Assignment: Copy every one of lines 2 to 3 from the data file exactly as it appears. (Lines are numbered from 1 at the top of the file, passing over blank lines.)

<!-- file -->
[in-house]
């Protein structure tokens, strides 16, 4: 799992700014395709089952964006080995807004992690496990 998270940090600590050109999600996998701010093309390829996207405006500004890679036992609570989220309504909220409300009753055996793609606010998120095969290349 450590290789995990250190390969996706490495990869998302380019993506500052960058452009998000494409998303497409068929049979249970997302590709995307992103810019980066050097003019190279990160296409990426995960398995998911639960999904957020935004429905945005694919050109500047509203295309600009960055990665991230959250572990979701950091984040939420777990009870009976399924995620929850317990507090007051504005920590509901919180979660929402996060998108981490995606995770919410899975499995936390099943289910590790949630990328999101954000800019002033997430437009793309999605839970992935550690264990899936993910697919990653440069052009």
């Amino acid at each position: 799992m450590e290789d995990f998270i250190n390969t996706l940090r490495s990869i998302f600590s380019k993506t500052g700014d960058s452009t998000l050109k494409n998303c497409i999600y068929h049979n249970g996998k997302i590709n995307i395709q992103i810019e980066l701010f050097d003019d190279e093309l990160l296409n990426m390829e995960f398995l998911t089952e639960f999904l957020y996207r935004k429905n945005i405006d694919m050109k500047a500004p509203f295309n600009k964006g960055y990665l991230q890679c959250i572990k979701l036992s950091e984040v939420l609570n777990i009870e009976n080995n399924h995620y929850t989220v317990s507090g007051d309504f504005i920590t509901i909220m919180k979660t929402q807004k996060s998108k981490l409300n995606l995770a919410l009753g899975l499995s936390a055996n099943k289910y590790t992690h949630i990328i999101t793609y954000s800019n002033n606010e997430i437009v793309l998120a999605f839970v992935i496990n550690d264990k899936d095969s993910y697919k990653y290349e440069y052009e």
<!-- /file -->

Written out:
């Protein structure tokens, strides 16, 4: 799992700014395709089952964006080995807004992690496990 998270940090600590050109999600996998701010093309390829996207405006500004890679036992609570989220309504909220409300009753055996793609606010998120095969290349 450590290789995990250190390969996706490495990869998302380019993506500052960058452009998000494409998303497409068929049979249970997302590709995307992103810019980066050097003019190279990160296409990426995960398995998911639960999904957020935004429905945005694919050109500047509203295309600009960055990665991230959250572990979701950091984040939420777990009870009976399924995620929850317990507090007051504005920590509901919180979660929402996060998108981490995606995770919410899975499995936390099943289910590790949630990328999101954000800019002033997430437009793309999605839970992935550690264990899936993910697919990653440069052009």
């Amino acid at each position: 799992m450590e290789d995990f998270i250190n390969t996706l940090r490495s990869i998302f600590s380019k993506t500052g700014d960058s452009t998000l050109k494409n998303c497409i999600y068929h049979n249970g996998k997302i590709n995307i395709q992103i810019e980066l701010f050097d003019d190279e093309l990160l296409n990426m390829e995960f398995l998911t089952e639960f999904l957020y996207r935004k429905n945005i405006d694919m050109k500047a500004p509203f295309n600009k964006g960055y990665l991230q890679c959250i572990k979701l036992s950091e984040v939420l609570n777990i009870e009976n080995n399924h995620y929850t989220v317990s507090g007051d309504f504005i920590t509901i909220m919180k979660t929402q807004k996060s998108k981490l409300n995606l995770a919410l009753g899975l499995s936390a055996n099943k289910y590790t992690h949630i990328i999101t793609y954000s800019n002033n606010e997430i437009v793309l998120a999605f839970v992935i496990n550690d264990k899936d095969s993910y697919k990653y290349e440069y052009e």